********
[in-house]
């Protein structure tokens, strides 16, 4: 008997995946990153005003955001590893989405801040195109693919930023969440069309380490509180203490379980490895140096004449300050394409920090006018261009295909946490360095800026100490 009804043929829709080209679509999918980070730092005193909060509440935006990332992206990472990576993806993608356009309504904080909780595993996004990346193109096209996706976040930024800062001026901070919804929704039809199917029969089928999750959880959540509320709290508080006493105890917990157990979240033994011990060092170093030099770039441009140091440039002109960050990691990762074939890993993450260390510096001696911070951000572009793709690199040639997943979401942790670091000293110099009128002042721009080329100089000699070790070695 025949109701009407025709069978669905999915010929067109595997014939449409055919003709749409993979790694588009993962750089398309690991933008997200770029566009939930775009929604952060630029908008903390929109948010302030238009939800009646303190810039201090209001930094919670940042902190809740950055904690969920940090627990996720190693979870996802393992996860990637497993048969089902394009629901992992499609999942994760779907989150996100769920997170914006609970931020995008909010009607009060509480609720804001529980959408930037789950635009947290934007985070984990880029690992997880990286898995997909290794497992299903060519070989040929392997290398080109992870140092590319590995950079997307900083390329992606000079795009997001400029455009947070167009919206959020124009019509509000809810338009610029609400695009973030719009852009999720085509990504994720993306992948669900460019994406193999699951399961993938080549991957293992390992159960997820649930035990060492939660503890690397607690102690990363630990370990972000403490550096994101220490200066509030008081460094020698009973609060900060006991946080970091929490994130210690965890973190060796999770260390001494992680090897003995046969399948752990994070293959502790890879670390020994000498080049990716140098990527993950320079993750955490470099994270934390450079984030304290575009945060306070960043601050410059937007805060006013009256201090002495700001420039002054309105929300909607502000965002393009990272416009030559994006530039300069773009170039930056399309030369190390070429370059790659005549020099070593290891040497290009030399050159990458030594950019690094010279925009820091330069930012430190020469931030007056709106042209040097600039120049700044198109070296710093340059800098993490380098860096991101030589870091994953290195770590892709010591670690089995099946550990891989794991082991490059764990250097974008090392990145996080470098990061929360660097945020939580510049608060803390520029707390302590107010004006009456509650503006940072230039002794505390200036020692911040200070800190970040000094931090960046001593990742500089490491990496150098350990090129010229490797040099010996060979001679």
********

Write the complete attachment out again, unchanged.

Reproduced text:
[in-house]
């Protein structure tokens, strides 16, 4: 008997995946990153005003955001590893989405801040195109693919930023969440069309380490509180203490379980490895140096004449300050394409920090006018261009295909946490360095800026100490 009804043929829709080209679509999918980070730092005193909060509440935006990332992206990472990576993806993608356009309504904080909780595993996004990346193109096209996706976040930024800062001026901070919804929704039809199917029969089928999750959880959540509320709290508080006493105890917990157990979240033994011990060092170093030099770039441009140091440039002109960050990691990762074939890993993450260390510096001696911070951000572009793709690199040639997943979401942790670091000293110099009128002042721009080329100089000699070790070695 025949109701009407025709069978669905999915010929067109595997014939449409055919003709749409993979790694588009993962750089398309690991933008997200770029566009939930775009929604952060630029908008903390929109948010302030238009939800009646303190810039201090209001930094919670940042902190809740950055904690969920940090627990996720190693979870996802393992996860990637497993048969089902394009629901992992499609999942994760779907989150996100769920997170914006609970931020995008909010009607009060509480609720804001529980959408930037789950635009947290934007985070984990880029690992997880990286898995997909290794497992299903060519070989040929392997290398080109992870140092590319590995950079997307900083390329992606000079795009997001400029455009947070167009919206959020124009019509509000809810338009610029609400695009973030719009852009999720085509990504994720993306992948669900460019994406193999699951399961993938080549991957293992390992159960997820649930035990060492939660503890690397607690102690990363630990370990972000403490550096994101220490200066509030008081460094020698009973609060900060006991946080970091929490994130210690965890973190060796999770260390001494992680090897003995046969399948752990994070293959502790890879670390020994000498080049990716140098990527993950320079993750955490470099994270934390450079984030304290575009945060306070960043601050410059937007805060006013009256201090002495700001420039002054309105929300909607502000965002393009990272416009030559994006530039300069773009170039930056399309030369190390070429370059790659005549020099070593290891040497290009030399050159990458030594950019690094010279925009820091330069930012430190020469931030007056709106042209040097600039120049700044198109070296710093340059800098993490380098860096991101030589870091994953290195770590892709010591670690089995099946550990891989794991082991490059764990250097974008090392990145996080470098990061929360660097945020939580510049608060803390520029707390302590107010004006009456509650503006940072230039002794505390200036020692911040200070800190970040000094931090960046001593990742500089490491990496150098350990090129010229490797040099010996060979001679």